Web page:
Taking care of daily responsibilities, managing both a career and family, and sticking to a healthy diet can sometimes make it difficult to stay positive and happy — further causing a lack of sex drive.
A loss of libido is an unfortunate condition that affects millions of women on a regular basis. Women can experience a low sex drive at various stages of their life — younger women may experience it after the birth of a child in their 20’s and 30’s, perimenopausal women during their late 30s and 40s, and both menopausal and postmenopausal women throughout the rest of their lives.
A loss of libido is a complex phenomenon with psychological, relational, physical, and hormonal dimensions as unique as the women who experience them. The term libido has long been used to describe a person’s sexual drive and desire for sex. Loss of libido, medically termed Hypoactive sexual desire disorder (HSDD) is a reduction or lack of interest and desire in sexual activity. Many women with loss of libido find that they are less in touch with their sexuality. Sexual feelings come less frequently and an energy for sex drastically dwindles or disappears.
Many factors can play a role in a woman’s drop in sex drive, which may be primarily caused by changes that are hormonal, physical, psychological, or relational. More specifically, some of the contributors to low female libido include decreased estrogen levels, vaginal dryness, lack of emotional intimacy, stress, and mood swings.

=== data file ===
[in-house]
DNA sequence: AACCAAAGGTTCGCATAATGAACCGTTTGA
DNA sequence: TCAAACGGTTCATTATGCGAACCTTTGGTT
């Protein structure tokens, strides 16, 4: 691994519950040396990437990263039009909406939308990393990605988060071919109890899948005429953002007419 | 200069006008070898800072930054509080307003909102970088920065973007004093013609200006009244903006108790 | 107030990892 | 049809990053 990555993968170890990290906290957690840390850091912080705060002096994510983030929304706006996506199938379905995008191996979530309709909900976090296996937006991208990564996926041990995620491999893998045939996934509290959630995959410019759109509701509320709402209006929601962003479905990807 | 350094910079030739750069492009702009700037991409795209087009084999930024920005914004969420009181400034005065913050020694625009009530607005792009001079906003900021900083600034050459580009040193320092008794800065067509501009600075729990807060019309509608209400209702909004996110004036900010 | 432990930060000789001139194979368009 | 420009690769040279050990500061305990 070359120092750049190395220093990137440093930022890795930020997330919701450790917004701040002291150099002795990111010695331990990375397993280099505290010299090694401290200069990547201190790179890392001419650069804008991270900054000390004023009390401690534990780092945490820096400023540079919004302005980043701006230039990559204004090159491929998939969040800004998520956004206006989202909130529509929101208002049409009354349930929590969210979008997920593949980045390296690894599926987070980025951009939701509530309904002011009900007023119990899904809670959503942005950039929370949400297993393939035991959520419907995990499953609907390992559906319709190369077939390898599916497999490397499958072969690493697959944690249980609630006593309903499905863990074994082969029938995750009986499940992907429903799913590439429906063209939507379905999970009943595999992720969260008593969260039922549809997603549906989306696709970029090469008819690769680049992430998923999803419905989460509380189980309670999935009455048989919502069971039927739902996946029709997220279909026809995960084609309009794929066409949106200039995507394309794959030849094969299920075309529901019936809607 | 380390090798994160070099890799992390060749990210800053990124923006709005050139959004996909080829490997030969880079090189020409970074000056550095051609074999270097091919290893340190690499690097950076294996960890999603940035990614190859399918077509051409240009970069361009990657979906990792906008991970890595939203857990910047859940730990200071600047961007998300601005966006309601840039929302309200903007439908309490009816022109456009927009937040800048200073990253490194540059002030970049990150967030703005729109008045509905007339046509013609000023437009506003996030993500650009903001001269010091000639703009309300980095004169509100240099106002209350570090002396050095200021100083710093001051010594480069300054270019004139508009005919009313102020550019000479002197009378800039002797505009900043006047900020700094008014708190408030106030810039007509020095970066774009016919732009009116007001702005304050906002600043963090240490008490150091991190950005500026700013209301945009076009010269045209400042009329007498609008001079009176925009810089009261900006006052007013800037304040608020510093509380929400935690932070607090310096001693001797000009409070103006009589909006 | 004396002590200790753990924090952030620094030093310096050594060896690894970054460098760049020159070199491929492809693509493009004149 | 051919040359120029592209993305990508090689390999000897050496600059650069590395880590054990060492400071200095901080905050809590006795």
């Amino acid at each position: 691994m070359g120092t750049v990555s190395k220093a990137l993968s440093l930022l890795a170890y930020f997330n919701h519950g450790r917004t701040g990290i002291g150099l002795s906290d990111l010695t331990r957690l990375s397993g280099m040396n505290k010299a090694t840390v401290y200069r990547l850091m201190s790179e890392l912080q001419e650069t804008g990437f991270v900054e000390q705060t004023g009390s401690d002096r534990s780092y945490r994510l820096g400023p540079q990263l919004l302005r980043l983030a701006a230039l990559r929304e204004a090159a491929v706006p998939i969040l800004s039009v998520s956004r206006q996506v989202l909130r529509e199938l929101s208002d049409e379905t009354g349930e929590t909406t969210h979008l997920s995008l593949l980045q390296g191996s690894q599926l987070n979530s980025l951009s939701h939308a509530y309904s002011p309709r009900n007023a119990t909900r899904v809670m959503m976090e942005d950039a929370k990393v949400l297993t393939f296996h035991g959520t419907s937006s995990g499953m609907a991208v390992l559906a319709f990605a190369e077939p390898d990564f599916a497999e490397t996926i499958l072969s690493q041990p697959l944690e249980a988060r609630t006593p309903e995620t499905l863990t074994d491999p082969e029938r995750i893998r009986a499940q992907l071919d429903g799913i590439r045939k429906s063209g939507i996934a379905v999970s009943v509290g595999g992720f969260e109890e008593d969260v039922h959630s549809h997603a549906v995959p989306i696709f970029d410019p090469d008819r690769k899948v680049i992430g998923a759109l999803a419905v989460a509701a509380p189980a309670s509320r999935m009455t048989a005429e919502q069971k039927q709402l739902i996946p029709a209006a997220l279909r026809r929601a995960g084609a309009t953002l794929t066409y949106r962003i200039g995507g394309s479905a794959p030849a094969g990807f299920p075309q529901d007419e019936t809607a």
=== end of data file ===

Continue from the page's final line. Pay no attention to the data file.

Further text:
A decrease in sex drive can develop due to medical conditions or as the result of psychological or emotional issues. Inhibited sexual desire is a type of sexual dysfunction that affects both men and women. A reduction in sexual desire is most often associated with diminishing levels of testosterone in aging men, and menopausal transitions (reduced estrogen levels) in women who may also be sensitive to reduced testosterone levels. Chronic illnesses and chronic pain can also lead to a decrease in sex drive, likely through a combination of physical and psychological stressors. Additionally, certain medications such as antidepressants can also reduce libido.
The symptoms of low libido often mimic those experienced during menopause and afterwards, and can range from non-existent, to mild, to severe. Common menopausal symptoms include:
- Hot flashes
- Sleep disturbances (insomnia)
- Emotional changes, such as mood swings or irritability
- A change in sexual interest or response
- Problems with concentration and memory that may be linked to sleep loss and/or fluctuating hormones
- Rapid or irregular heartbeat (tachycardia)
After you stop having menstrual periods, you may get other post-menopausal symptoms, the most common including:
- Drying and thinning of the skin, caused by lower collagen production
- Vaginal and urinary tract changes
- Vaginal dryness, irritation, and itching
- An increased risk of vaginal and urinary tract infections (UTIs)
- Pain during sexual activity